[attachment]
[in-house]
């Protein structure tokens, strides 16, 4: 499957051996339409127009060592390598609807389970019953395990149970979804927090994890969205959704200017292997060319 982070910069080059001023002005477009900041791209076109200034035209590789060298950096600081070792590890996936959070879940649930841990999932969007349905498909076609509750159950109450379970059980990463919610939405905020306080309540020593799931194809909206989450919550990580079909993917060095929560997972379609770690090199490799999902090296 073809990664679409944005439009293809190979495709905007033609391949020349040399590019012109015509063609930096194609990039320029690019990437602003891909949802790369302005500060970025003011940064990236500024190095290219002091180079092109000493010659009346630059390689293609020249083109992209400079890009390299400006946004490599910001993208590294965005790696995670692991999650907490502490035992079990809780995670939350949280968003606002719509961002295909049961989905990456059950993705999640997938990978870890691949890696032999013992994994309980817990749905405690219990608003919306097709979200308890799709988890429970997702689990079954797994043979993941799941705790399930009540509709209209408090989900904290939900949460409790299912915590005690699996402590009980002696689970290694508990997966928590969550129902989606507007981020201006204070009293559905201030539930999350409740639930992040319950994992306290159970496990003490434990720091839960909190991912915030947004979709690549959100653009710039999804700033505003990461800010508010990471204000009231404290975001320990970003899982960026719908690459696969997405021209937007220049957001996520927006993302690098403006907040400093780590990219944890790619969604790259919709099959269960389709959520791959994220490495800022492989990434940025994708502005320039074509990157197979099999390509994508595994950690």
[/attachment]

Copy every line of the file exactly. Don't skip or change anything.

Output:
[in-house]
């Protein structure tokens, strides 16, 4: 499957051996339409127009060592390598609807389970019953395990149970979804927090994890969205959704200017292997060319 982070910069080059001023002005477009900041791209076109200034035209590789060298950096600081070792590890996936959070879940649930841990999932969007349905498909076609509750159950109450379970059980990463919610939405905020306080309540020593799931194809909206989450919550990580079909993917060095929560997972379609770690090199490799999902090296 073809990664679409944005439009293809190979495709905007033609391949020349040399590019012109015509063609930096194609990039320029690019990437602003891909949802790369302005500060970025003011940064990236500024190095290219002091180079092109000493010659009346630059390689293609020249083109992209400079890009390299400006946004490599910001993208590294965005790696995670692991999650907490502490035992079990809780995670939350949280968003606002719509961002295909049961989905990456059950993705999640997938990978870890691949890696032999013992994994309980817990749905405690219990608003919306097709979200308890799709988890429970997702689990079954797994043979993941799941705790399930009540509709209209408090989900904290939900949460409790299912915590005690699996402590009980002696689970290694508990997966928590969550129902989606507007981020201006204070009293559905201030539930999350409740639930992040319950994992306290159970496990003490434990720091839960909190991912915030947004979709690549959100653009710039999804700033505003990461800010508010990471204000009231404290975001320990970003899982960026719908690459696969997405021209937007220049957001996520927006993302690098403006907040400093780590990219944890790619969604790259919709099959269960389709959520791959994220490495800022492989990434940025994708502005320039074509990157197979099999390509994508595994950690």